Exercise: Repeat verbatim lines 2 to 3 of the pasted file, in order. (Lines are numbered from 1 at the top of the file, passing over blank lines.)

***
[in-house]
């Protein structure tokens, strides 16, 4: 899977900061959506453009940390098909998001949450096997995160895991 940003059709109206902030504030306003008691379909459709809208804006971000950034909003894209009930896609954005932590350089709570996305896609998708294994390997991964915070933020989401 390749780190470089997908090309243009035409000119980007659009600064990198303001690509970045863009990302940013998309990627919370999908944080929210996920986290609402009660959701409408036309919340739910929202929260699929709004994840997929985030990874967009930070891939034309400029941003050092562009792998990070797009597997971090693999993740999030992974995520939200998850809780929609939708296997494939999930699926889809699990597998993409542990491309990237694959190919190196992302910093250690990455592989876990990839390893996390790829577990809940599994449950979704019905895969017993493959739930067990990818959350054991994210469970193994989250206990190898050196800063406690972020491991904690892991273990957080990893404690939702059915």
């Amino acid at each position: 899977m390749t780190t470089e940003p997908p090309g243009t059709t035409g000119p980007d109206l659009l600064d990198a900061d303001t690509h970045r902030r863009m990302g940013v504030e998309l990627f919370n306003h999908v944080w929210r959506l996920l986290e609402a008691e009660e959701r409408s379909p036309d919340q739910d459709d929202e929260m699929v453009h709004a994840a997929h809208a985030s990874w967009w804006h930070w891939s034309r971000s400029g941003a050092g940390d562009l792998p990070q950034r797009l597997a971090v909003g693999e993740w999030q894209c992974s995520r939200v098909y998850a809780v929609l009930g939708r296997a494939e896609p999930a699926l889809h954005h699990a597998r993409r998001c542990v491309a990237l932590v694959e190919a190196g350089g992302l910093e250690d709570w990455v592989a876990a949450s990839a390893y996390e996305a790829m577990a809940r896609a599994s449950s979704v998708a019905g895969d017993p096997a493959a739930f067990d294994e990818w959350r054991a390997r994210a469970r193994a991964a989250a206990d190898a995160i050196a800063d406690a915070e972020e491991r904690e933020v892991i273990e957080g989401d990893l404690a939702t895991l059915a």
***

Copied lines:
């Protein structure tokens, strides 16, 4: 899977900061959506453009940390098909998001949450096997995160895991 940003059709109206902030504030306003008691379909459709809208804006971000950034909003894209009930896609954005932590350089709570996305896609998708294994390997991964915070933020989401 390749780190470089997908090309243009035409000119980007659009600064990198303001690509970045863009990302940013998309990627919370999908944080929210996920986290609402009660959701409408036309919340739910929202929260699929709004994840997929985030990874967009930070891939034309400029941003050092562009792998990070797009597997971090693999993740999030992974995520939200998850809780929609939708296997494939999930699926889809699990597998993409542990491309990237694959190919190196992302910093250690990455592989876990990839390893996390790829577990809940599994449950979704019905895969017993493959739930067990990818959350054991994210469970193994989250206990190898050196800063406690972020491991904690892991273990957080990893404690939702059915």
């Amino acid at each position: 899977m390749t780190t470089e940003p997908p090309g243009t059709t035409g000119p980007d109206l659009l600064d990198a900061d303001t690509h970045r902030r863009m990302g940013v504030e998309l990627f919370n306003h999908v944080w929210r959506l996920l986290e609402a008691e009660e959701r409408s379909p036309d919340q739910d459709d929202e929260m699929v453009h709004a994840a997929h809208a985030s990874w967009w804006h930070w891939s034309r971000s400029g941003a050092g940390d562009l792998p990070q950034r797009l597997a971090v909003g693999e993740w999030q894209c992974s995520r939200v098909y998850a809780v929609l009930g939708r296997a494939e896609p999930a699926l889809h954005h699990a597998r993409r998001c542990v491309a990237l932590v694959e190919a190196g350089g992302l910093e250690d709570w990455v592989a876990a949450s990839a390893y996390e996305a790829m577990a809940r896609a599994s449950s979704v998708a019905g895969d017993p096997a493959a739930f067990d294994e990818w959350r054991a390997r994210a469970r193994a991964a989250a206990d190898a995160i050196a800063d406690a915070e972020e491991r904690e933020v892991i273990e957080g989401d990893l404690a939702t895991l059915a």